The Landing

Central Falls has awarded a contract to Tai-O-Group to redevelop The Landing, an old mill site at the intersection of Broad Street and the Blackstone River near the Cumberland line, into a commercial center with public access to the river.

The plan includes remediation of environmental contaminants on the site, renovation of the historic mill into possible banquet and restaurant facilities and construction of a new commercial building at the corner of Broad and Madeira streets.

“We see it as a welcome center for Central Falls,” Diossa said. “It values the Blackstone River and it is significant.”

The completed site, Diossa suggests, could incorporate a restaurant, brewery and possibly the relocated offices of the Blackstone Valley Tourism Council. He said people would visit the location for access to the Blackstone River Bikeway and to enjoy canoes and boats on the river.

Commuter Rail Station

The Rhode Island Department of Transportation is seeking bids for a developer to design and build a $40-million commuter rail station in Pawtucket that Diossa said would spur economic development and jobs in Pawtucket and Central Falls. The station, expected to open in 2020, would be a stop on the Massachusetts Bay Transportation Authority’s Providence line.

The project includes building two new tracks off the Northeast Corridor, two new platforms and a pedestrian bridge connecting the station to Pine Street and Barton Street.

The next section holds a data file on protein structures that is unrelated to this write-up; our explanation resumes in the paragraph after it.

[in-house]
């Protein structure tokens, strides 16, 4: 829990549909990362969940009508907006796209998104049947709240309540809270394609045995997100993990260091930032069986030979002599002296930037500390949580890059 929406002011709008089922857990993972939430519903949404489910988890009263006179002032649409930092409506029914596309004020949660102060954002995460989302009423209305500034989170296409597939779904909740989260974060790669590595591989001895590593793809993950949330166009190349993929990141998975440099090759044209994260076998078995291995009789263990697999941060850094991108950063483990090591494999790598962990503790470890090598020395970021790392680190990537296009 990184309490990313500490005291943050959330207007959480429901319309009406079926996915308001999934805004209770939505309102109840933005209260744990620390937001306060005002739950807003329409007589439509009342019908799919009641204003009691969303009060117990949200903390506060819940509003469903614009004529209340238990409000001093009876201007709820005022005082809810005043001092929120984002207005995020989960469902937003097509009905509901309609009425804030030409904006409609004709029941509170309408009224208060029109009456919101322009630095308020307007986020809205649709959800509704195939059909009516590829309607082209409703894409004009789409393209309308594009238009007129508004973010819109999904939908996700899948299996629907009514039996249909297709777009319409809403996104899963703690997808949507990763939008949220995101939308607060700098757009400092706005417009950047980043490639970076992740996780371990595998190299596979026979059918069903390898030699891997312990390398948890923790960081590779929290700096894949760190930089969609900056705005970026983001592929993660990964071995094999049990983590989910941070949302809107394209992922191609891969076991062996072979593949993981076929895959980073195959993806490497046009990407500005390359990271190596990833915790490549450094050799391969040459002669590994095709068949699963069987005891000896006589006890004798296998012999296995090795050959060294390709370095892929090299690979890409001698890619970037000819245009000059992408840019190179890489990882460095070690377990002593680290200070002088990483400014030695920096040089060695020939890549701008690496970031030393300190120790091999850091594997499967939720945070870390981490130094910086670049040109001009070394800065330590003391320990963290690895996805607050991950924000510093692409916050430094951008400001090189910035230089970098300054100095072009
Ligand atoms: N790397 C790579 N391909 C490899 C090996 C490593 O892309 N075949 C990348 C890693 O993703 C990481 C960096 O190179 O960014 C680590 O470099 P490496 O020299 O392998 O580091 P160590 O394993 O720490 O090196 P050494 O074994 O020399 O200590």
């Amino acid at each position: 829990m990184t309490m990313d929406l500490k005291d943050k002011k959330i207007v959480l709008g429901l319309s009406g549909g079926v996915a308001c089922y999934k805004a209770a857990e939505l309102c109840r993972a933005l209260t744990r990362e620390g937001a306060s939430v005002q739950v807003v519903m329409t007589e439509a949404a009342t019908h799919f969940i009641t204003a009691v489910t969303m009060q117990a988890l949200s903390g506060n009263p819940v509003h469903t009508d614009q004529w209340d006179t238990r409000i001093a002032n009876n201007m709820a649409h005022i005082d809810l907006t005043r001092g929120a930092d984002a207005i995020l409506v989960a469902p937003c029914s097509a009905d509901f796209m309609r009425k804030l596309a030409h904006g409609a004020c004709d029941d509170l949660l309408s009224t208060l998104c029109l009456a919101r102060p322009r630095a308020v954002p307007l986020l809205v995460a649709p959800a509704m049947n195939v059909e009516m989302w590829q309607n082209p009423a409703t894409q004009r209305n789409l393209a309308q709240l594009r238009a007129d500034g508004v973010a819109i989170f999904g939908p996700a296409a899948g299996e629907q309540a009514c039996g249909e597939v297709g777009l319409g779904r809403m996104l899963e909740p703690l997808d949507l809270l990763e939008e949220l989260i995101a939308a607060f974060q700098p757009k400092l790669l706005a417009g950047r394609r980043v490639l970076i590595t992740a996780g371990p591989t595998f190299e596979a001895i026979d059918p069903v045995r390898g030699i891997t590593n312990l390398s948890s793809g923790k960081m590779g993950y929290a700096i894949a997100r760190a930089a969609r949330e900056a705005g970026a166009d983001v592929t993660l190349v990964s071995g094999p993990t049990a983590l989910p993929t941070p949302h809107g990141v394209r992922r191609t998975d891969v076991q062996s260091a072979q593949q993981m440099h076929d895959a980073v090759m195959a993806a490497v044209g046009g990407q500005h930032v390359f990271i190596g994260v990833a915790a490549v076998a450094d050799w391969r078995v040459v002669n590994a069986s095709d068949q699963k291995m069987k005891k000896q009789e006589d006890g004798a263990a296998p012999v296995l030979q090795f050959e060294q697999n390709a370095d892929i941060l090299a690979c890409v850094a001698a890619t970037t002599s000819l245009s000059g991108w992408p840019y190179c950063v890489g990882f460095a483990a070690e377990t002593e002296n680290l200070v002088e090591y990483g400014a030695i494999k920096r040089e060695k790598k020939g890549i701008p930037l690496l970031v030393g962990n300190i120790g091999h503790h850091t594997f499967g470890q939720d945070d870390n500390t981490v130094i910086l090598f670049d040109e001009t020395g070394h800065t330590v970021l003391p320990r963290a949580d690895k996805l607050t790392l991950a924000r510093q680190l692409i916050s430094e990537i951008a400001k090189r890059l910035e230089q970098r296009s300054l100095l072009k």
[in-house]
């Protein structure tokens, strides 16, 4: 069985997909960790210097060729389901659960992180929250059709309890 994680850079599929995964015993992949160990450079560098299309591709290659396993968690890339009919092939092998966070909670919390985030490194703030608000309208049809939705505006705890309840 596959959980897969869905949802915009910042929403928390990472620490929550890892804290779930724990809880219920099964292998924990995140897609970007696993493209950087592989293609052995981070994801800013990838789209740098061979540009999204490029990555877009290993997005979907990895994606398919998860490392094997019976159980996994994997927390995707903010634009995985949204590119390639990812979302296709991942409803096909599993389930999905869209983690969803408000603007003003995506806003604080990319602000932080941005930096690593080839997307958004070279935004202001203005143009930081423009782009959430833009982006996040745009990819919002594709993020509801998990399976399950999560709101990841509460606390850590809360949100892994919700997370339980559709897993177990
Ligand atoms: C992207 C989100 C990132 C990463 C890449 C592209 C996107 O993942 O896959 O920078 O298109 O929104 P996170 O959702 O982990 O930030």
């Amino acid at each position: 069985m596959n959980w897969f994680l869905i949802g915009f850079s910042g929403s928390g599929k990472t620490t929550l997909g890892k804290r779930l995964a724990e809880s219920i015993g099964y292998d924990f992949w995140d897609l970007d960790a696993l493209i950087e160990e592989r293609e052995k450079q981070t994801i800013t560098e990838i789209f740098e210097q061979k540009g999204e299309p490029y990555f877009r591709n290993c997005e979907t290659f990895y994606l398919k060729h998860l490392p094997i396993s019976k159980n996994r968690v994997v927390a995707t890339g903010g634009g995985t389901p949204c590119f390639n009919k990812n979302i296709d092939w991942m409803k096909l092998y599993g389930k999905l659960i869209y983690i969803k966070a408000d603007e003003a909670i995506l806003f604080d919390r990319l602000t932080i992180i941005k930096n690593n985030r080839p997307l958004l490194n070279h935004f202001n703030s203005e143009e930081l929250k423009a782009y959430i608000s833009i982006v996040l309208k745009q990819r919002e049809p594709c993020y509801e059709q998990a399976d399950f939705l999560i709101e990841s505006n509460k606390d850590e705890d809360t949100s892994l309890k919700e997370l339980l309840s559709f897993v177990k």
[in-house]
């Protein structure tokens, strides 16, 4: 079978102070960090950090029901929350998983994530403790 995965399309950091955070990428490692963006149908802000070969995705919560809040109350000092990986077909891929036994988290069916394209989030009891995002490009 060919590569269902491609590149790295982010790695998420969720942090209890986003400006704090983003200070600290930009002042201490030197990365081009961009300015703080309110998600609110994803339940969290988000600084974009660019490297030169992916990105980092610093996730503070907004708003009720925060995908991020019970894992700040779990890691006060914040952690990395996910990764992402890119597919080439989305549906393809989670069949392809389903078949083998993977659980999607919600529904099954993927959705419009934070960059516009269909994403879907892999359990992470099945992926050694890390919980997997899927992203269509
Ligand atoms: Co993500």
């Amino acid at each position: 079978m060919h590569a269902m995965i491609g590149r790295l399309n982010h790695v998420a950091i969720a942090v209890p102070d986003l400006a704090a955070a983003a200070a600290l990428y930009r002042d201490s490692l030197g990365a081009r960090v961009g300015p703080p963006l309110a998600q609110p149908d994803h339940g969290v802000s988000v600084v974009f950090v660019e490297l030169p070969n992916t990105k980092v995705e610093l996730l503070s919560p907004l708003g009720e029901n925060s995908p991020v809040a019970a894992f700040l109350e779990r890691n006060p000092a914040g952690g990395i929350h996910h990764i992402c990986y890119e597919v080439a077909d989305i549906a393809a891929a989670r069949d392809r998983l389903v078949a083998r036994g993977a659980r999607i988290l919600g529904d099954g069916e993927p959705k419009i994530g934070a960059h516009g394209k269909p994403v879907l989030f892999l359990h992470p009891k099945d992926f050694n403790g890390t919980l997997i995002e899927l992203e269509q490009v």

Diossa said the rail stop would attract new residents and businesses and unlock 1 million square feet of vacant mill space in the two cities.

The money for the project comes from federal and state sources, $3 million in contributions from Pawtucket and Central Falls and $2 million from an anonymous donor, Diossa said.

All three projects have some momentum but they are far from done deals.

As there are with any economic development plan, there are huge challenges ahead. Central Falls is not a wealthy city, and it will take a commitment of public money followed by private investment to turn the plans into reality. And any downturn in the national and regional economies could set back the projects — again.

But it’s encouraging that at a time when cooperation among Rhode Island’s cities and towns is in short supply, Central Falls, Pawtucket and Cumberland have found common interests to push forward an economic agenda.

It’s also good to see cities taking advantage of the state’s strengths. It makes sense to focus on the Blackstone River Valley — one of Rhode Island’s great, unpolished assets that is really one corridor through several communities.

Mayor Diossa gets it. But he also needs to get Rhode Islanders off the highway to take a look at what’s going on and share his vision.

Central Falls can be a destination, not just a place people pass by.

 — John Kostrzewa is the Journal’s assistant managing editor/business, commerce and consumer issues. Reach him at (401) 277-7330 or email [email protected]. Follow his posts on or @JohnKostrzewa on Twitter.